Last week, Philadelphia providers of afterschool programs such as tutoring and college prep were shaken up when their budgets were cut without warning.
Logging onto internal invoicing and attendance software, providers saw that their "slot levels," or the number of students they serve through Philadelphia's Department of Human Services funding, had dropped.
The Pennsylvania recipients of a major federal grant program aimed at supporting at-risk youth were announced today by Gov. Corbett and his wife, Susan.
Sixty-four school districts and community-based organizations across the state will receive $23 million in three-year 21st Century Community Learning Centers grants. The grants will help support out-of-school time programs that give academic support to students from underperfoming schools and high-poverty areas, who are at risk of dropping out or disengaging from school.
More than a third of that money will go to 23 grantees based in Philadelphia, a mix of community organizations and charter schools. (See the list of Philadelphia grantees below.)
Summer learning programs are showing growing popularity among families, according to a national survey conducted by the Afterschool Alliance, an organization that advocates for afterschool programs.
The survey, which collected data from nearly 14,000 U.S. households, indicates that 33 percent of parents nationwide sent at least one child to a summer learning program in 2013, compared to 25 percent in 2009. About 51 percent of parents surveyed said that they wanted their child to participate in such programs if a high-quality option was made available.
by Jeseamy Muentes
The Minor Threats Chess Club traveled in 2013 to tournaments throughout the city and state, and as far away as Nashville -- for the Chess SuperNationals in April.
Now, Minor Threats and the Philadelphia Chess Society, which include Paul Robeson Elementary Chess Club and Blair Bishops Chess Club, are raising money to participate in even more competitions this year.
The District’s funding troubles have had some impact on the hundreds of afterschool programs now under way across the city.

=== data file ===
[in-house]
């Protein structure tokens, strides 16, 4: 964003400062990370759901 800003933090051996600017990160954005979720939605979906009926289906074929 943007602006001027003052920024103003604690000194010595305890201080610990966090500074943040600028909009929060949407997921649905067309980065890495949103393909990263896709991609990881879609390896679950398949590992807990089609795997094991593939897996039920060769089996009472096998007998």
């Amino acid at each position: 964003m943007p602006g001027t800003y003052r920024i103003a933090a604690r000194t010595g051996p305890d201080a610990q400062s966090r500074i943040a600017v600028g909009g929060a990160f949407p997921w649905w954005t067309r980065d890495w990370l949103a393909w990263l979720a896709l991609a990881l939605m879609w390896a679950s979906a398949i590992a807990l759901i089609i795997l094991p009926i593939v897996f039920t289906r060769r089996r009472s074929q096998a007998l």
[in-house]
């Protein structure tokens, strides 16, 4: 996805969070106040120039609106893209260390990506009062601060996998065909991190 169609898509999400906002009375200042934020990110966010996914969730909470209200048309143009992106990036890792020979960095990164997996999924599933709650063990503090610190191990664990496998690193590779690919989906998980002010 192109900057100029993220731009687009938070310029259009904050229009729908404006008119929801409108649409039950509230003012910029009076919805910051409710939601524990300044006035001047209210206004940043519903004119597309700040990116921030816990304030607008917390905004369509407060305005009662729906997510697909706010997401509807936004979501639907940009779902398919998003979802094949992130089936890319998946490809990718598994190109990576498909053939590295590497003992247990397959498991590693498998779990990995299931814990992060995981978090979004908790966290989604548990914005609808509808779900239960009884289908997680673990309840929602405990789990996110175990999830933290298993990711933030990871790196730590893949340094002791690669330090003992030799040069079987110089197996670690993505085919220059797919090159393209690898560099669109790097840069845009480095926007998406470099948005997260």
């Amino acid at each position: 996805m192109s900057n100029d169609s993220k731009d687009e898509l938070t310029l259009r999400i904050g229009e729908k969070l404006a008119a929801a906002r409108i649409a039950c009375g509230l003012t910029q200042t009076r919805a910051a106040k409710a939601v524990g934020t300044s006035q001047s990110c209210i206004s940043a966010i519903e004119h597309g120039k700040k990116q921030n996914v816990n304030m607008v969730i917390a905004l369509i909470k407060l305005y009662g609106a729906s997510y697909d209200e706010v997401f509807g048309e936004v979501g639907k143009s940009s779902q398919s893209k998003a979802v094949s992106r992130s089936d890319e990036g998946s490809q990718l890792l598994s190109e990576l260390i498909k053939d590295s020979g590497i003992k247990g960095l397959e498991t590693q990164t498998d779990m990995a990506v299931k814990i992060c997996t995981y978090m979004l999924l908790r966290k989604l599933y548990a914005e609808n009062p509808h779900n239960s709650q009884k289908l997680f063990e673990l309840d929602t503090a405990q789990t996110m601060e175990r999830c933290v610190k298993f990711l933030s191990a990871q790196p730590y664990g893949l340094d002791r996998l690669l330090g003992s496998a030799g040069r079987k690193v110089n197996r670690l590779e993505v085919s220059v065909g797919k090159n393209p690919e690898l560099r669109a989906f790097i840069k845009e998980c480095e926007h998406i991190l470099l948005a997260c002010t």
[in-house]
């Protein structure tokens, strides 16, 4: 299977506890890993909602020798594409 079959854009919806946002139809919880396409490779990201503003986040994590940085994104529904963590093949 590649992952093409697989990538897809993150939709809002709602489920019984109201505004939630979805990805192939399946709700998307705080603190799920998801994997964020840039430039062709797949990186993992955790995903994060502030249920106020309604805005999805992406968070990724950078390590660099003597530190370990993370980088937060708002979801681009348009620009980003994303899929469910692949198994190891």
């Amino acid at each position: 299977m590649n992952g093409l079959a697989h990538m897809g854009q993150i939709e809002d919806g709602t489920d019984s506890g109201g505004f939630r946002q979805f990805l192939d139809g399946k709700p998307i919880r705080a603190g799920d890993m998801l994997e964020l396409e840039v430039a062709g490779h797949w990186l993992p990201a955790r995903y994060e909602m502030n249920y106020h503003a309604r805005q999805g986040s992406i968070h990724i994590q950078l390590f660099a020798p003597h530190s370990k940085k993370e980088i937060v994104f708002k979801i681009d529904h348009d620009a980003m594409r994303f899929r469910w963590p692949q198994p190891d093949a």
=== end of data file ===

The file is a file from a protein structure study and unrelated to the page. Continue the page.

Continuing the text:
Some programs had to pack up and relocate when the District closed two dozen schools last June. Other programs were left scrambling to find volunteers to replace teachers who led afterschool initiatives in past years for extra pay, according to out-of-school-time (OST) advocates in recent interviews.
Despite cutbacks and scrimping, however, the District has kept school doors open for about 100 programs serving more than 3,800 children -- and out-of-school programs operating under the aegis of the city’s Department of Human Services overall still reach about 20,000 children in grades K-12 on weekday afternoons.
The people who run the hundreds of youth programs across the city have their hands full, says Nancy Peter, head of the Out-of-School Time Resource Center (OSTRC) at the University of Pennsylvania.
They’ve got kids to watch over, programs to develop, and funds to raise in an era of static or dwindling resources. And the out-of-school time (OST) programs seem ever more essential as afterschool and summer programming in District schools has withered.
What many program directors lack, says Peter, is the time and energy to enhance staff skills, identify emerging trends and network with peers in the field. And that, by all accounts, is the invaluable, behind-the-scenes role that Peter and her staff play with vigor and efficiency.
“I wanted to have a center whose job it was to assist OST staff,” said Peter, who created the center a decade ago.
by Charlotte Pope
Robin Bethune, a junior at Roxborough High School, is intrigued by forensics, and she is eager about a class she's taking as part of an afterschool program being piloted in the District.
“Last class, we did a lab where we had to figure out who was at a crime scene by looking at DNA fingerprinting,” Bethune said. “I am excited to see the results.”
Bethune is one of 25 District students who are participating in a new biotechnology program launched by Philadelphia Youth Network (PYN) in partnership with the District's 1199C Training & Upgrading Fund. The program, called Quest, uses lectures and lab-based research to help students gain skills in science, technology, engineering, and math -- also known as the STEM fields.
Literacy events and programs provide opportunities to improve the educational outcomes and quality of life in our city and beyond. Throughout November, schools, libraries, and other literacy organizations will be participating through read-a-thons, book drives, celebrity appearances, and more.
Here are several events worth checking out in Philadalphia.
by Kofi Biney
About 15 million children go unsupervised after the school day ends, according to the nonprofit advocacy organization Afterschool Alliance. But in Philadelphia, many students will now have a new afterschool program to keep them busy.
By Kofi Biney
When you first walk into Universal Audenried Charter High School, you are greeted by banners displaying various positive messages, such as “My future begins here,” “I help others succeed,” and “I will overcome.”
Audenried isn't just promoting this can-do attitude through its banners, but as the location of the South Philadelphia Regional Talent Center.